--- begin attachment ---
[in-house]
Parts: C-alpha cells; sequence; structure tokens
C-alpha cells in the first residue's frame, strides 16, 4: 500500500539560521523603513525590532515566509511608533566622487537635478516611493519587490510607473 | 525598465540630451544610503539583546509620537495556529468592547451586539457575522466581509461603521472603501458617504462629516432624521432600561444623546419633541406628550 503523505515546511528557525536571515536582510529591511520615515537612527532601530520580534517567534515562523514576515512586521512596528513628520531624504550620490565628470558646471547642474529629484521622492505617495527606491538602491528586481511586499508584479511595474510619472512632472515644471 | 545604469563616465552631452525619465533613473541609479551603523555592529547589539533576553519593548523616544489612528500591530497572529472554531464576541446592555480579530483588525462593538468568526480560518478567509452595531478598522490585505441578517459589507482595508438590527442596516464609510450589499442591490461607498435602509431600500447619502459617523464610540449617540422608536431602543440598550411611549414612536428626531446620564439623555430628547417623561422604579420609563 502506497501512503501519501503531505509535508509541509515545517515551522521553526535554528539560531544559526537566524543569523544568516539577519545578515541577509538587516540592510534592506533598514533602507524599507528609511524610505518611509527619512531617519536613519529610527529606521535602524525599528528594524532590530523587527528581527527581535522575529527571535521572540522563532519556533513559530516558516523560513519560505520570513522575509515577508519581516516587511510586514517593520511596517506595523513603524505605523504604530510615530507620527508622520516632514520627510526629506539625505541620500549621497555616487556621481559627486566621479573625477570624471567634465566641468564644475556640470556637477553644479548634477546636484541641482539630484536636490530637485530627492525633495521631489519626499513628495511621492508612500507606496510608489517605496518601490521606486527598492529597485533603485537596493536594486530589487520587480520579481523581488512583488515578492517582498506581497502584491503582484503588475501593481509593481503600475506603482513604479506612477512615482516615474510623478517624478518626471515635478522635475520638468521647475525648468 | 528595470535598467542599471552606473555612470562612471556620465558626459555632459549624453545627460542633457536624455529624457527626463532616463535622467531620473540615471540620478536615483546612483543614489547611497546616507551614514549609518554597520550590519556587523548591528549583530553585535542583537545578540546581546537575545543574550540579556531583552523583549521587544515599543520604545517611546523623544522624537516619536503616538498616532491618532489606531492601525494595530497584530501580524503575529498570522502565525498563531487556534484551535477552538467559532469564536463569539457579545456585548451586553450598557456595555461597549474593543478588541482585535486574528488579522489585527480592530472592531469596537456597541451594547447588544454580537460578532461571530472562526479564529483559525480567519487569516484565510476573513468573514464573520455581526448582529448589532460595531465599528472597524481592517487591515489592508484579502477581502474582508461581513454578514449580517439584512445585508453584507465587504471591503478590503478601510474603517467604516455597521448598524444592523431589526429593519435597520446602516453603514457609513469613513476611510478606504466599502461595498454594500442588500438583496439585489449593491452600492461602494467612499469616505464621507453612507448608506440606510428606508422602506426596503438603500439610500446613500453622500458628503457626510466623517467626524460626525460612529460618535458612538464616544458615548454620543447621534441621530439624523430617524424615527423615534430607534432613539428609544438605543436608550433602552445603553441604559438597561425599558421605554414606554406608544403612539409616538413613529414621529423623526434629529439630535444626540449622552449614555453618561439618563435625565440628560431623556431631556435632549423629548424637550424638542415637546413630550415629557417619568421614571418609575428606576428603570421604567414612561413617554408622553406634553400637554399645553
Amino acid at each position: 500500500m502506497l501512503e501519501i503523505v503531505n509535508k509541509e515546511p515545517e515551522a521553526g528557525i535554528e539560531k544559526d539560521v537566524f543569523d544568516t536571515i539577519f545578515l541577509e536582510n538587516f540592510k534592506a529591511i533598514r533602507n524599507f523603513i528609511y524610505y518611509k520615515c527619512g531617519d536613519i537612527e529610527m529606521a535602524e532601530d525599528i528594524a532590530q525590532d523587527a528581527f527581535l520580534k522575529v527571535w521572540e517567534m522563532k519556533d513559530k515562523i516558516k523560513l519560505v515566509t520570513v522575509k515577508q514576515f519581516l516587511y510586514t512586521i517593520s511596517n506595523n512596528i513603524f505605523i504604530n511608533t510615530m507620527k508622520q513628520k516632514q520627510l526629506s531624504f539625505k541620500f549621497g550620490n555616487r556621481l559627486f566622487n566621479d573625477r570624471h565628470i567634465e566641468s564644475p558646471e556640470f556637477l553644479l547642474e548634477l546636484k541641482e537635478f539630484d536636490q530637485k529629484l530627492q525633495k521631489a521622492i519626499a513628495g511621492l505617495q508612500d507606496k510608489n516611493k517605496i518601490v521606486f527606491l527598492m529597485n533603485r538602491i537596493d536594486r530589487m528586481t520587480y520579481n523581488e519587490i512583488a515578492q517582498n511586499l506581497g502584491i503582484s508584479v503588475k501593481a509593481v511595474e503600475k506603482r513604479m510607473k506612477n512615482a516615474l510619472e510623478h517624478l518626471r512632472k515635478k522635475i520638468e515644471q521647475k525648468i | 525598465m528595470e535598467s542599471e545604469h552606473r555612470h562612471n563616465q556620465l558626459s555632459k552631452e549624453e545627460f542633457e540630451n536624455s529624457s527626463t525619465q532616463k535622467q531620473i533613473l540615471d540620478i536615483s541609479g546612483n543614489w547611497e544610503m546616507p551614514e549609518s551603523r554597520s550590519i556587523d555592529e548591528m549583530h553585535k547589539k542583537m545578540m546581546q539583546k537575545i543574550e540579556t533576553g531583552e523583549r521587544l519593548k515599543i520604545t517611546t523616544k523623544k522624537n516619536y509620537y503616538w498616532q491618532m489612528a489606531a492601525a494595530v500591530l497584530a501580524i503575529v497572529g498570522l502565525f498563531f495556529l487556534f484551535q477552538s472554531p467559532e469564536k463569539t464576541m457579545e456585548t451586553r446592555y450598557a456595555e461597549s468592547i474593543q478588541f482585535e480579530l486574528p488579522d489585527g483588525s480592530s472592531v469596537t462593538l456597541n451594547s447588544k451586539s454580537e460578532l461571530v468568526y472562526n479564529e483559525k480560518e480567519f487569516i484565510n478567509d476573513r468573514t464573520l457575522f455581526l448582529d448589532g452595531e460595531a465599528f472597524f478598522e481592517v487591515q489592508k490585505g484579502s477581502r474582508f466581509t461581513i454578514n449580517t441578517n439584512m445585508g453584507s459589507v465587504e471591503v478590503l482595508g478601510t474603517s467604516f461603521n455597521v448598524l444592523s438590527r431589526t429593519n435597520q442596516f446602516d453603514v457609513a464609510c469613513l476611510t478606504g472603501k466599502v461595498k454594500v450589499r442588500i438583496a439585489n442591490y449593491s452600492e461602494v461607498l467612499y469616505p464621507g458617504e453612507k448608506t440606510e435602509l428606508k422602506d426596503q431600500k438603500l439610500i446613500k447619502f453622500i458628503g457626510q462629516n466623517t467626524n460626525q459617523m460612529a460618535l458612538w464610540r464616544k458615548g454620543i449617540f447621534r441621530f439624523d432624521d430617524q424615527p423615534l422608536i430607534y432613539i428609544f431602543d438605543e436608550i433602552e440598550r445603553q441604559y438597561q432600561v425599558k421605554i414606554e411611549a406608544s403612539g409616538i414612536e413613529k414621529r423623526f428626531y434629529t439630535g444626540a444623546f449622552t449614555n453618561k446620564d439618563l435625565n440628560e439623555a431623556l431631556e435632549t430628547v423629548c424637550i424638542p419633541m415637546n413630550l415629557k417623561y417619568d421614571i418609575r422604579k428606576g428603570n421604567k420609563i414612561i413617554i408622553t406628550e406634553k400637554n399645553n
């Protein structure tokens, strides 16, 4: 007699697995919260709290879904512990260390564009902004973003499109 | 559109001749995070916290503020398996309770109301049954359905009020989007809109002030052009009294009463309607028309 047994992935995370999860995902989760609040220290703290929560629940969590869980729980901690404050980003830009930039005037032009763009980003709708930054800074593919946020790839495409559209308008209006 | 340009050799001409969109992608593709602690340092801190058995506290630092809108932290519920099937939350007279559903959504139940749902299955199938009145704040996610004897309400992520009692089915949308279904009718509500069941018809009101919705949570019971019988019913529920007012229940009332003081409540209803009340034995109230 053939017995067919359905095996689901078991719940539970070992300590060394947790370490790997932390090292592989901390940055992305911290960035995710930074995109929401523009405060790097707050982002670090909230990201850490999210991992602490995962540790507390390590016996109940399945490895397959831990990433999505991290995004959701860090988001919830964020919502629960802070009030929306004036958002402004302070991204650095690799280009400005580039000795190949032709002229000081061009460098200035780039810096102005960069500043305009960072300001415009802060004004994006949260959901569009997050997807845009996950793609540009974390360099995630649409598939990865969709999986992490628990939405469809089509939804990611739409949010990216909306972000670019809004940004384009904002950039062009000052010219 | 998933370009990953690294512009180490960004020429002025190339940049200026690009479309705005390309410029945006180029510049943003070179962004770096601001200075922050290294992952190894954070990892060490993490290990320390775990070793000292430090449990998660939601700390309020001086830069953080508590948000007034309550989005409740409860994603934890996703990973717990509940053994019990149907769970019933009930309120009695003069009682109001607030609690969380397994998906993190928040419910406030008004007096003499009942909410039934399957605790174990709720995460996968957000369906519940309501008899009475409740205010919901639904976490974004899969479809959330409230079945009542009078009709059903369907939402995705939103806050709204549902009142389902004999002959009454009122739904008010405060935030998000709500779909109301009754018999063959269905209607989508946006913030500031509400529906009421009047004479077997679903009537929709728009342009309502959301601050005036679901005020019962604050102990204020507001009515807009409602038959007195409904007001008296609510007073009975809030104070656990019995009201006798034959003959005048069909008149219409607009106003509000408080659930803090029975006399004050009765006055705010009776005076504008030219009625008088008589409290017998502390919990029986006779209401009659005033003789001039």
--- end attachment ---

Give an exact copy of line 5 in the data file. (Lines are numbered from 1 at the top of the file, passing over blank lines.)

């Protein structure tokens, strides 16, 4: 007699697995919260709290879904512990260390564009902004973003499109 | 559109001749995070916290503020398996309770109301049954359905009020989007809109002030052009009294009463309607028309 047994992935995370999860995902989760609040220290703290929560629940969590869980729980901690404050980003830009930039005037032009763009980003709708930054800074593919946020790839495409559209308008209006 | 340009050799001409969109992608593709602690340092801190058995506290630092809108932290519920099937939350007279559903959504139940749902299955199938009145704040996610004897309400992520009692089915949308279904009718509500069941018809009101919705949570019971019988019913529920007012229940009332003081409540209803009340034995109230 053939017995067919359905095996689901078991719940539970070992300590060394947790370490790997932390090292592989901390940055992305911290960035995710930074995109929401523009405060790097707050982002670090909230990201850490999210991992602490995962540790507390390590016996109940399945490895397959831990990433999505991290995004959701860090988001919830964020919502629960802070009030929306004036958002402004302070991204650095690799280009400005580039000795190949032709002229000081061009460098200035780039810096102005960069500043305009960072300001415009802060004004994006949260959901569009997050997807845009996950793609540009974390360099995630649409598939990865969709999986992490628990939405469809089509939804990611739409949010990216909306972000670019809004940004384009904002950039062009000052010219 | 998933370009990953690294512009180490960004020429002025190339940049200026690009479309705005390309410029945006180029510049943003070179962004770096601001200075922050290294992952190894954070990892060490993490290990320390775990070793000292430090449990998660939601700390309020001086830069953080508590948000007034309550989005409740409860994603934890996703990973717990509940053994019990149907769970019933009930309120009695003069009682109001607030609690969380397994998906993190928040419910406030008004007096003499009942909410039934399957605790174990709720995460996968957000369906519940309501008899009475409740205010919901639904976490974004899969479809959330409230079945009542009078009709059903369907939402995705939103806050709204549902009142389902004999002959009454009122739904008010405060935030998000709500779909109301009754018999063959269905209607989508946006913030500031509400529906009421009047004479077997679903009537929709728009342009309502959301601050005036679901005020019962604050102990204020507001009515807009409602038959007195409904007001008296609510007073009975809030104070656990019995009201006798034959003959005048069909008149219409607009106003509000408080659930803090029975006399004050009765006055705010009776005076504008030219009625008088008589409290017998502390919990029986006779209401009659005033003789001039």